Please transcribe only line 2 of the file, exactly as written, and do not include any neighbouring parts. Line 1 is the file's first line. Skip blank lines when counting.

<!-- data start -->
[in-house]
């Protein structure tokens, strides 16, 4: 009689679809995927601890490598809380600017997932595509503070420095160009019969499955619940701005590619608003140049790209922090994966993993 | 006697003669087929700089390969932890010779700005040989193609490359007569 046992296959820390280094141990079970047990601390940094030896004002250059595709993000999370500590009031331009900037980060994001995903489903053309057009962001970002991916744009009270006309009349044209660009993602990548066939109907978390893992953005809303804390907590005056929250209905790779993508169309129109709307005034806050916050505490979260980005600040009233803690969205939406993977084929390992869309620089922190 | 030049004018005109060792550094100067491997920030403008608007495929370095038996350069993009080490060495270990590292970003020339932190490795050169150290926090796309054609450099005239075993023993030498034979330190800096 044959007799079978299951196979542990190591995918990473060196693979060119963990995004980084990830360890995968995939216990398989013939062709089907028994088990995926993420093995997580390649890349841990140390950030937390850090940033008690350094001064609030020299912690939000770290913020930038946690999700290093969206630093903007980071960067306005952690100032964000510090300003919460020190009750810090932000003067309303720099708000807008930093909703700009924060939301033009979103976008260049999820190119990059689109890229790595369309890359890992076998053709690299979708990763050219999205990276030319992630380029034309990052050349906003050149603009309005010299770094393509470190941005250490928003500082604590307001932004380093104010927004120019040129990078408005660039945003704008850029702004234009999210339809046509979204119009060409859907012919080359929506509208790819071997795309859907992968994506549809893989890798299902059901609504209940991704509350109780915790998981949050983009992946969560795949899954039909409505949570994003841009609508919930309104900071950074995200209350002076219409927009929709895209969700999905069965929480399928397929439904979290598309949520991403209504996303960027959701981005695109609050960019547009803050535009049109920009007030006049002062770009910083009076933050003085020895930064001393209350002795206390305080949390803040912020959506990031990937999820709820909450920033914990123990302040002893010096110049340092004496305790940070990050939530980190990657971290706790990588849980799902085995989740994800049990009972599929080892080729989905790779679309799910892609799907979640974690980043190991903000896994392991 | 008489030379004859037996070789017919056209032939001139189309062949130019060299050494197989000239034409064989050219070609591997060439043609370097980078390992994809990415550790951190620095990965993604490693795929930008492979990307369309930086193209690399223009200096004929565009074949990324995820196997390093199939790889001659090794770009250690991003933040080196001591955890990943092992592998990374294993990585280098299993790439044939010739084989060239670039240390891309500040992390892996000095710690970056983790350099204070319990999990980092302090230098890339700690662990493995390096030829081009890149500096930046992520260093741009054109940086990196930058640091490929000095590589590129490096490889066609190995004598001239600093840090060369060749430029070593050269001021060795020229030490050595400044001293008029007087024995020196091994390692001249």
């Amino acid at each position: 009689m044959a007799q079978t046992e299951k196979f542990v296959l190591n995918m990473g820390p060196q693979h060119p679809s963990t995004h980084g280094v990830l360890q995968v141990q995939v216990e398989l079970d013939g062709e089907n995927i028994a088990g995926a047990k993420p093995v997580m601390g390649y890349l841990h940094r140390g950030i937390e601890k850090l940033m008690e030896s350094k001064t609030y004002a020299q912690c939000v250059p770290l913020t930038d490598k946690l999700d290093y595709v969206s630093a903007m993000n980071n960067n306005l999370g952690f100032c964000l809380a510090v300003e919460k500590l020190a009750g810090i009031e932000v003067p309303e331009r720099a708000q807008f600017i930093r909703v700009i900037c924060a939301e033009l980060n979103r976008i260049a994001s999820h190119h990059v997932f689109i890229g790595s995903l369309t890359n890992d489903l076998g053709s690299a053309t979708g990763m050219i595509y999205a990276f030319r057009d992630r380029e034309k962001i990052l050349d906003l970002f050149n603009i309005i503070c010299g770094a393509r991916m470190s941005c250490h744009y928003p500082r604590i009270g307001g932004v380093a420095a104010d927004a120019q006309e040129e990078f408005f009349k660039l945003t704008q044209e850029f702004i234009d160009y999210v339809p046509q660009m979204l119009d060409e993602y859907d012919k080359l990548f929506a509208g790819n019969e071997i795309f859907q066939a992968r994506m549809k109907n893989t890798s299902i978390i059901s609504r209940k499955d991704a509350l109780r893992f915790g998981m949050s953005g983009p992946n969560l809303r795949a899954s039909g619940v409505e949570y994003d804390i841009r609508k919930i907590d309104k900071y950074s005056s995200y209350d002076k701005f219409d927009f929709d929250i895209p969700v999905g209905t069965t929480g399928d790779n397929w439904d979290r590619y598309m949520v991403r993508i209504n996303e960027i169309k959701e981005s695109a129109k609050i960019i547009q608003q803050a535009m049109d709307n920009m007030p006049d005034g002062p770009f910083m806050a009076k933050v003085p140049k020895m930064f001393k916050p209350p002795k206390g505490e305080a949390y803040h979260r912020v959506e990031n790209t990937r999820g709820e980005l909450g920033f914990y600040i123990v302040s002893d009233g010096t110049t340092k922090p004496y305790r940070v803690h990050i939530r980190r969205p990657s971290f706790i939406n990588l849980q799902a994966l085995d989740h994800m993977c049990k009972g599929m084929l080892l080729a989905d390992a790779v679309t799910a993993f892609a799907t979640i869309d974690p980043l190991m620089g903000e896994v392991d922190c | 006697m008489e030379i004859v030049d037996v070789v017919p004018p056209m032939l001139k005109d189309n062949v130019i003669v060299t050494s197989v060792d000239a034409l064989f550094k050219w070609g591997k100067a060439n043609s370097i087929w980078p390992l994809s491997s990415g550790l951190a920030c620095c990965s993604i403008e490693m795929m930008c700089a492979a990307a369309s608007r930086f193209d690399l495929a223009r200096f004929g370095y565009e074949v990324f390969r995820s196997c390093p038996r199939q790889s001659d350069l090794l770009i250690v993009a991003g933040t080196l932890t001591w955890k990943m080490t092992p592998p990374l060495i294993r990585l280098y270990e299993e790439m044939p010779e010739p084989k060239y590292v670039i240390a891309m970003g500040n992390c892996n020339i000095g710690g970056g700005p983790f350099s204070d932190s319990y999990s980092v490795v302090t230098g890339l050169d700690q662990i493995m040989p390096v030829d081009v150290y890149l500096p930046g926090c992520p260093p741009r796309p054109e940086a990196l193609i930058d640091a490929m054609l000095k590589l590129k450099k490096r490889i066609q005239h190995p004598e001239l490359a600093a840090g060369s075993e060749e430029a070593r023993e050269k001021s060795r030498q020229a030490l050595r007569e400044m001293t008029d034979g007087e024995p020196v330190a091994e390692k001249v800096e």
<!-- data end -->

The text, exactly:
């Protein structure tokens, strides 16, 4: 009689679809995927601890490598809380600017997932595509503070420095160009019969499955619940701005590619608003140049790209922090994966993993 | 006697003669087929700089390969932890010779700005040989193609490359007569 046992296959820390280094141990079970047990601390940094030896004002250059595709993000999370500590009031331009900037980060994001995903489903053309057009962001970002991916744009009270006309009349044209660009993602990548066939109907978390893992953005809303804390907590005056929250209905790779993508169309129109709307005034806050916050505490979260980005600040009233803690969205939406993977084929390992869309620089922190 | 030049004018005109060792550094100067491997920030403008608007495929370095038996350069993009080490060495270990590292970003020339932190490795050169150290926090796309054609450099005239075993023993030498034979330190800096 044959007799079978299951196979542990190591995918990473060196693979060119963990995004980084990830360890995968995939216990398989013939062709089907028994088990995926993420093995997580390649890349841990140390950030937390850090940033008690350094001064609030020299912690939000770290913020930038946690999700290093969206630093903007980071960067306005952690100032964000510090300003919460020190009750810090932000003067309303720099708000807008930093909703700009924060939301033009979103976008260049999820190119990059689109890229790595369309890359890992076998053709690299979708990763050219999205990276030319992630380029034309990052050349906003050149603009309005010299770094393509470190941005250490928003500082604590307001932004380093104010927004120019040129990078408005660039945003704008850029702004234009999210339809046509979204119009060409859907012919080359929506509208790819071997795309859907992968994506549809893989890798299902059901609504209940991704509350109780915790998981949050983009992946969560795949899954039909409505949570994003841009609508919930309104900071950074995200209350002076219409927009929709895209969700999905069965929480399928397929439904979290598309949520991403209504996303960027959701981005695109609050960019547009803050535009049109920009007030006049002062770009910083009076933050003085020895930064001393209350002795206390305080949390803040912020959506990031990937999820709820909450920033914990123990302040002893010096110049340092004496305790940070990050939530980190990657971290706790990588849980799902085995989740994800049990009972599929080892080729989905790779679309799910892609799907979640974690980043190991903000896994392991 | 008489030379004859037996070789017919056209032939001139189309062949130019060299050494197989000239034409064989050219070609591997060439043609370097980078390992994809990415550790951190620095990965993604490693795929930008492979990307369309930086193209690399223009200096004929565009074949990324995820196997390093199939790889001659090794770009250690991003933040080196001591955890990943092992592998990374294993990585280098299993790439044939010739084989060239670039240390891309500040992390892996000095710690970056983790350099204070319990999990980092302090230098890339700690662990493995390096030829081009890149500096930046992520260093741009054109940086990196930058640091490929000095590589590129490096490889066609190995004598001239600093840090060369060749430029070593050269001021060795020229030490050595400044001293008029007087024995020196091994390692001249």